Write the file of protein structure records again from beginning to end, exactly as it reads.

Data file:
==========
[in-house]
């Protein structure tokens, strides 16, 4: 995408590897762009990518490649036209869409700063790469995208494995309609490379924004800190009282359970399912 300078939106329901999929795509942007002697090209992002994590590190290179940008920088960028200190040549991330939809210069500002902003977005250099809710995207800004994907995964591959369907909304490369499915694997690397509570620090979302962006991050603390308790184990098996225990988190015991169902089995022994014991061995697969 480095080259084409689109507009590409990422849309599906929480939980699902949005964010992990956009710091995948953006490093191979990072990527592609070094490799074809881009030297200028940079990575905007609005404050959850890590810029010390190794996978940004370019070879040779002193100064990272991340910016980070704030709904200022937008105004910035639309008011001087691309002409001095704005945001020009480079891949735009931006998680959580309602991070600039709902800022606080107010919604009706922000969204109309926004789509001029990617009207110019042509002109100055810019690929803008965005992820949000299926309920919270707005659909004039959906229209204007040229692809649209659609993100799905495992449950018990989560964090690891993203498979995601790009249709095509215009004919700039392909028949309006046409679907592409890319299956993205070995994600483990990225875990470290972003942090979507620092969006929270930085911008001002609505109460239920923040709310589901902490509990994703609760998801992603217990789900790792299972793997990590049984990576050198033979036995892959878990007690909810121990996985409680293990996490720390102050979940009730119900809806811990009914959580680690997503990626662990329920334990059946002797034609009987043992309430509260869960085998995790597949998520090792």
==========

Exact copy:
[in-house]
């Protein structure tokens, strides 16, 4: 995408590897762009990518490649036209869409700063790469995208494995309609490379924004800190009282359970399912 300078939106329901999929795509942007002697090209992002994590590190290179940008920088960028200190040549991330939809210069500002902003977005250099809710995207800004994907995964591959369907909304490369499915694997690397509570620090979302962006991050603390308790184990098996225990988190015991169902089995022994014991061995697969 480095080259084409689109507009590409990422849309599906929480939980699902949005964010992990956009710091995948953006490093191979990072990527592609070094490799074809881009030297200028940079990575905007609005404050959850890590810029010390190794996978940004370019070879040779002193100064990272991340910016980070704030709904200022937008105004910035639309008011001087691309002409001095704005945001020009480079891949735009931006998680959580309602991070600039709902800022606080107010919604009706922000969204109309926004789509001029990617009207110019042509002109100055810019690929803008965005992820949000299926309920919270707005659909004039959906229209204007040229692809649209659609993100799905495992449950018990989560964090690891993203498979995601790009249709095509215009004919700039392909028949309006046409679907592409890319299956993205070995994600483990990225875990470290972003942090979507620092969006929270930085911008001002609505109460239920923040709310589901902490509990994703609760998801992603217990789900790792299972793997990590049984990576050198033979036995892959878990007690909810121990996985409680293990996490720390102050979940009730119900809806811990009914959580680690997503990626662990329920334990059946002797034609009987043992309430509260869960085998995790597949998520090792």